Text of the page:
There's an old mob term: "Going to the mattresses." It's when the mob's "soldiers" hide out in an apartment filled with mattresses for days or weeks, waiting until they're told it's time to act.

This election season, Republicans in Arizona and all over the country are going to the mattresses. They're ducking joint appearances with Democrats and avoiding the press whenever possible. The result is, voters are denied the opportunity to learn more about the candidates so they can make informed decisions.

Some of the politicians are obviously biding their time, waiting to bombard their opponents in the final weeks before the election, counting on huge media buys from fat-cat-sponsored groups (with populist-sounding names like Americans for Prosperity) to supplement their campaign coffers. Others are afraid they'll hurt their chances if their campaign slogans are challenged in head-to-head debates. For some, it's a combination of the two.

It makes me wonder -- if Republicans are hiding out from the voters, what do they have to hide?

If you've been following national politics, you've heard of Rand Paul, Sharron Angle and, most recently, Christine O'Donnell, three Tea Party darlings who became allergic to their Democratic opponents and the press as soon as they won their primaries. (Most recently, O'Donnell pulled out of scheduled interviews with Meet the Press and, amazingly, Fox News Sunday a week after her primary win.)

Here in Arizona, the poster child for press- and opponent-avoidance is Jan Brewer. Her famous meltdown during her one debate with Terry Goddard, followed immediately by her stonewalling of the press, made national news. She has declared she never wants to be in the same room with Goddard again – she admitted she only showed up for the debate because there was no other way to get her $1.7 million in Clean Elections cash — and she avoids unscripted questions from the press like the plague.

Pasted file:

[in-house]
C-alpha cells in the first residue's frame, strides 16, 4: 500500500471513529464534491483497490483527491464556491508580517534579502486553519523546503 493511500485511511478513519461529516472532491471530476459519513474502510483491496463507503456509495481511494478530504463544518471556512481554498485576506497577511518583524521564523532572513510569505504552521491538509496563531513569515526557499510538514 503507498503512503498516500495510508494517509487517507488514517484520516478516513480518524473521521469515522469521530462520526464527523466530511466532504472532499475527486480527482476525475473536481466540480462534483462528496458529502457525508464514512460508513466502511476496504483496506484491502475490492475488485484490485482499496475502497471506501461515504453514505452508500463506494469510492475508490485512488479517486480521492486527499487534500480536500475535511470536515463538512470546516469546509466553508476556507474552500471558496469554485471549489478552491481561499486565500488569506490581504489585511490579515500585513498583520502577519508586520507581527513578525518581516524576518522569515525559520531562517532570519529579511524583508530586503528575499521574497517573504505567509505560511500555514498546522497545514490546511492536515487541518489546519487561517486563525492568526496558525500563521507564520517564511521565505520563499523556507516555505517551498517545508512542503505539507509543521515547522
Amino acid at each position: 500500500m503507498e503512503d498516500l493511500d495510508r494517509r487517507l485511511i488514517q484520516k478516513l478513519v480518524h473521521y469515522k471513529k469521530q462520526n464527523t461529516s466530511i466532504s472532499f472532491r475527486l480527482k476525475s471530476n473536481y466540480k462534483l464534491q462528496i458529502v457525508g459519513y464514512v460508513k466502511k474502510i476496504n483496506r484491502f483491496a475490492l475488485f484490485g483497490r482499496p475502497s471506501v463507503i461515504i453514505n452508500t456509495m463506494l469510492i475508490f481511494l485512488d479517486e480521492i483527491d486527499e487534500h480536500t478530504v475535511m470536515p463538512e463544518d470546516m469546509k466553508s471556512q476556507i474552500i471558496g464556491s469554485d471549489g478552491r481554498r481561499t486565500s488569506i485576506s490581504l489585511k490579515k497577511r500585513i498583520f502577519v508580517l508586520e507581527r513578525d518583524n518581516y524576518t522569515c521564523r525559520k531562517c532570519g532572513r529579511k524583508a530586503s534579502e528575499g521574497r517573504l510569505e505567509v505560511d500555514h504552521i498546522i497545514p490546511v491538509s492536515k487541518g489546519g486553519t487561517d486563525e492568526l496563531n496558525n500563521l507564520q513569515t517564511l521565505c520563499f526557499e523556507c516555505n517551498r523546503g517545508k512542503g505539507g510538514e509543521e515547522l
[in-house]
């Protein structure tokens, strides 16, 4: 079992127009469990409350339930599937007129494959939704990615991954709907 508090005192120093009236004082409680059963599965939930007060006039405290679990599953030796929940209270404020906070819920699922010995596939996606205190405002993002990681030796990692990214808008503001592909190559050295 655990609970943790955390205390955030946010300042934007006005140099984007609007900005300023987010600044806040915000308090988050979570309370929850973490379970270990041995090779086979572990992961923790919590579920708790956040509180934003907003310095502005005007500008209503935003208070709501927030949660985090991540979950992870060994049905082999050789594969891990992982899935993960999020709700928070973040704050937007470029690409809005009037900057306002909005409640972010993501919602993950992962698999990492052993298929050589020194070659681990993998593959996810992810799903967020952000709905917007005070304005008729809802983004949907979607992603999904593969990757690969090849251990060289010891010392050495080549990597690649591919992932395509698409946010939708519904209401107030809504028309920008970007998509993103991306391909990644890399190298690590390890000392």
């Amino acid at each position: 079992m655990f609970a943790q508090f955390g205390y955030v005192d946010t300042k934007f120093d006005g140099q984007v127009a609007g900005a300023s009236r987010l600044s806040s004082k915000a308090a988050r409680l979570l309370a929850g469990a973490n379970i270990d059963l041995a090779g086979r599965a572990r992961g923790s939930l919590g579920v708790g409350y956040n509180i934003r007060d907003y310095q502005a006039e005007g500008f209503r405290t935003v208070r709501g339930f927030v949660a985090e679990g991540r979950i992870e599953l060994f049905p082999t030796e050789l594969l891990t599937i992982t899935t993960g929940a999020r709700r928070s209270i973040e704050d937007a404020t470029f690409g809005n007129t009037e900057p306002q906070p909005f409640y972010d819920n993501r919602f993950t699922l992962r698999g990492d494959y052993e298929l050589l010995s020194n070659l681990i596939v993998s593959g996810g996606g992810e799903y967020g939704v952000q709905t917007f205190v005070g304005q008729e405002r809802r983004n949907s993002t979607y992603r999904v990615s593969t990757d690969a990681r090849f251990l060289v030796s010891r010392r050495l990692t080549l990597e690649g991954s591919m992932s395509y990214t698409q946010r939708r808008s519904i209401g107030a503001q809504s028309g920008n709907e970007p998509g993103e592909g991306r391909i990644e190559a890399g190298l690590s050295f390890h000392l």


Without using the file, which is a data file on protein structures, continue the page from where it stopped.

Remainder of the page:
Here in Southern Arizona, we're seeing the same "Go to the mattresses" mentality. LD-26's Senator Al Melvin is one of the earliest adopters. Months ago, he proclaimed he wouldn't talk to the "liberal media" like the Star and Arizona Public Television.

When Cheryl Cage challenged Melvin to a series of debates, he said No; he would show up at the one mandatory Clean Elections debate and that was it. The public reaction was so negative, Melvin agreed to a second debate, to be moderated by The Explorer's Dave Perry. Since then, the Clean Elections debate has been canceled because both candidates are privately funded. Then Melvin wanted the three House candidates to participate in the one remaining debate, to shield him from a one-on-one confrontation with Cage, and he refused to show up if it was held at the public high school where it was scheduled.

As I write this, it looks like the debate is on. Perry is trying to work out the final details.

LD-26 House incumbent Vic Williams and candidate Terri Proud joined Melvin in pulling out of a scheduled forum in Flowing Wells, and none of the three showed up for the Southern Arizona Disabilities Issues forum, which both Cage and House incumbent Nancy Young Wright attended.

Republicans in other Southern Arizona districts have shown the same aversion to being in a room with their Democratic opponents.

Recently, though, some Republicans have begun coming out of hiding because of the bad press they've received. Melvin, for instance, who originally refused to attend an education forum at Foothills High, changed his mind and showed up. After hesitating, Williams and Proud decided to attend as well.

At the state level, John Huppenthal, the Republican running for Superintendent of Education, once declared he wouldn't be in the same room with his opponent, Penny Kotterman, even refusing to be interviewed with her on public television's Arizona Illustrated. A few days ago, he flip-flopped and said he'd show up for the Arizona Illustrated taping.

Republicans are learning, trying to avoid attention has actually attracted more attention than they expected – and it's not the kind of attention a politician wants.

Dave Safier is a regular contributor to Blog for Arizona.

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